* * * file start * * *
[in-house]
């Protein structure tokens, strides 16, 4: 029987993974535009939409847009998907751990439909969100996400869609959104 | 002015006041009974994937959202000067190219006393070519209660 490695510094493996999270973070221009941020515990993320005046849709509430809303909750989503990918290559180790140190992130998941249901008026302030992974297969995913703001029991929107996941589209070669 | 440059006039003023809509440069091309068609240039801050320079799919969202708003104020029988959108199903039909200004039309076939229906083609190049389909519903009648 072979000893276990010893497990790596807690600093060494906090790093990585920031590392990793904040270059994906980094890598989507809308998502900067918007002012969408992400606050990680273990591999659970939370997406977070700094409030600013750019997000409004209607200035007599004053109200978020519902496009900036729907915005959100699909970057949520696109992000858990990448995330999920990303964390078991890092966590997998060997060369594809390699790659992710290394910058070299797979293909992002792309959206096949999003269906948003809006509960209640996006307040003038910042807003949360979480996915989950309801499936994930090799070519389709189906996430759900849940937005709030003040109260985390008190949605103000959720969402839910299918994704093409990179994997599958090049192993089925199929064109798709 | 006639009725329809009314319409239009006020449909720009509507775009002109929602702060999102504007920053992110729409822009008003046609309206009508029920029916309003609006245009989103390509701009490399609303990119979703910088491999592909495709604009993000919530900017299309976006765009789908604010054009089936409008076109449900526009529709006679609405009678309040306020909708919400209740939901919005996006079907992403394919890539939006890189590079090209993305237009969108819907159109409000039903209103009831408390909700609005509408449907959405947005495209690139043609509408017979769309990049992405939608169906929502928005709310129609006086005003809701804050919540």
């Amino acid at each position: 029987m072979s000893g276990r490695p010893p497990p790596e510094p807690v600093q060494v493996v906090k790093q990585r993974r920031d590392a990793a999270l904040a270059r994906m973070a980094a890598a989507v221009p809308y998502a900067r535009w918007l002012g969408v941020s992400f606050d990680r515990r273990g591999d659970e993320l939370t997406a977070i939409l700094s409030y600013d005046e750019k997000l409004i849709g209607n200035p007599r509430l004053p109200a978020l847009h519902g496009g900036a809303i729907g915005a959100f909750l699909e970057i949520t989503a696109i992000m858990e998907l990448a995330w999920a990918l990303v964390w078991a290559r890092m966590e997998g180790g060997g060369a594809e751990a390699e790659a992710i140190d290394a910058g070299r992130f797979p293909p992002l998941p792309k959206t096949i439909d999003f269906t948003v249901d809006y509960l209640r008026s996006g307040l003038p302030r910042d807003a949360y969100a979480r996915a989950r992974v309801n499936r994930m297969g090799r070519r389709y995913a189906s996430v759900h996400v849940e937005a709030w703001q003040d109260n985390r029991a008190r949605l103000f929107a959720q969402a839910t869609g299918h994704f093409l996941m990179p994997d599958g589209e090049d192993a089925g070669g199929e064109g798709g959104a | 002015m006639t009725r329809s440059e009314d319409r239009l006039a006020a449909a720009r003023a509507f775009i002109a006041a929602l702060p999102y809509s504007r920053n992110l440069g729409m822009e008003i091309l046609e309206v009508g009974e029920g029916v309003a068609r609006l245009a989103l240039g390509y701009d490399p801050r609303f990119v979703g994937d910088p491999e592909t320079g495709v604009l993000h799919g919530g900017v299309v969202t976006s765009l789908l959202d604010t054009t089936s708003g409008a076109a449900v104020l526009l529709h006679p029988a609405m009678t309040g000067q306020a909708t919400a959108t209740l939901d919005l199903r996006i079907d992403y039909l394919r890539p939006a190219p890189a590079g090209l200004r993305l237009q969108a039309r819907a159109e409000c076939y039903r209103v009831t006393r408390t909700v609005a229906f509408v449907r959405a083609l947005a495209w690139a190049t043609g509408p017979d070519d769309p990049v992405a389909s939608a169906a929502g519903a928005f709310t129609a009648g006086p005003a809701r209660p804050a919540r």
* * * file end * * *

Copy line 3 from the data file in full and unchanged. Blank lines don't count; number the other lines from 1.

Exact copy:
């Amino acid at each position: 029987m072979s000893g276990r490695p010893p497990p790596e510094p807690v600093q060494v493996v906090k790093q990585r993974r920031d590392a990793a999270l904040a270059r994906m973070a980094a890598a989507v221009p809308y998502a900067r535009w918007l002012g969408v941020s992400f606050d990680r515990r273990g591999d659970e993320l939370t997406a977070i939409l700094s409030y600013d005046e750019k997000l409004i849709g209607n200035p007599r509430l004053p109200a978020l847009h519902g496009g900036a809303i729907g915005a959100f909750l699909e970057i949520t989503a696109i992000m858990e998907l990448a995330w999920a990918l990303v964390w078991a290559r890092m966590e997998g180790g060997g060369a594809e751990a390699e790659a992710i140190d290394a910058g070299r992130f797979p293909p992002l998941p792309k959206t096949i439909d999003f269906t948003v249901d809006y509960l209640r008026s996006g307040l003038p302030r910042d807003a949360y969100a979480r996915a989950r992974v309801n499936r994930m297969g090799r070519r389709y995913a189906s996430v759900h996400v849940e937005a709030w703001q003040d109260n985390r029991a008190r949605l103000f929107a959720q969402a839910t869609g299918h994704f093409l996941m990179p994997d599958g589209e090049d192993a089925g070669g199929e064109g798709g959104a | 002015m006639t009725r329809s440059e009314d319409r239009l006039a006020a449909a720009r003023a509507f775009i002109a006041a929602l702060p999102y809509s504007r920053n992110l440069g729409m822009e008003i091309l046609e309206v009508g009974e029920g029916v309003a068609r609006l245009a989103l240039g390509y701009d490399p801050r609303f990119v979703g994937d910088p491999e592909t320079g495709v604009l993000h799919g919530g900017v299309v969202t976006s765009l789908l959202d604010t054009t089936s708003g409008a076109a449900v104020l526009l529709h006679p029988a609405m009678t309040g000067q306020a909708t919400a959108t209740l939901d919005l199903r996006i079907d992403y039909l394919r890539p939006a190219p890189a590079g090209l200004r993305l237009q969108a039309r819907a159109e409000c076939y039903r209103v009831t006393r408390t909700v609005a229906f509408v449907r959405a083609l947005a495209w690139a190049t043609g509408p017979d070519d769309p990049v992405a389909s939608a169906a929502g519903a928005f709310t129609a009648g006086p005003a809701r209660p804050a919540r």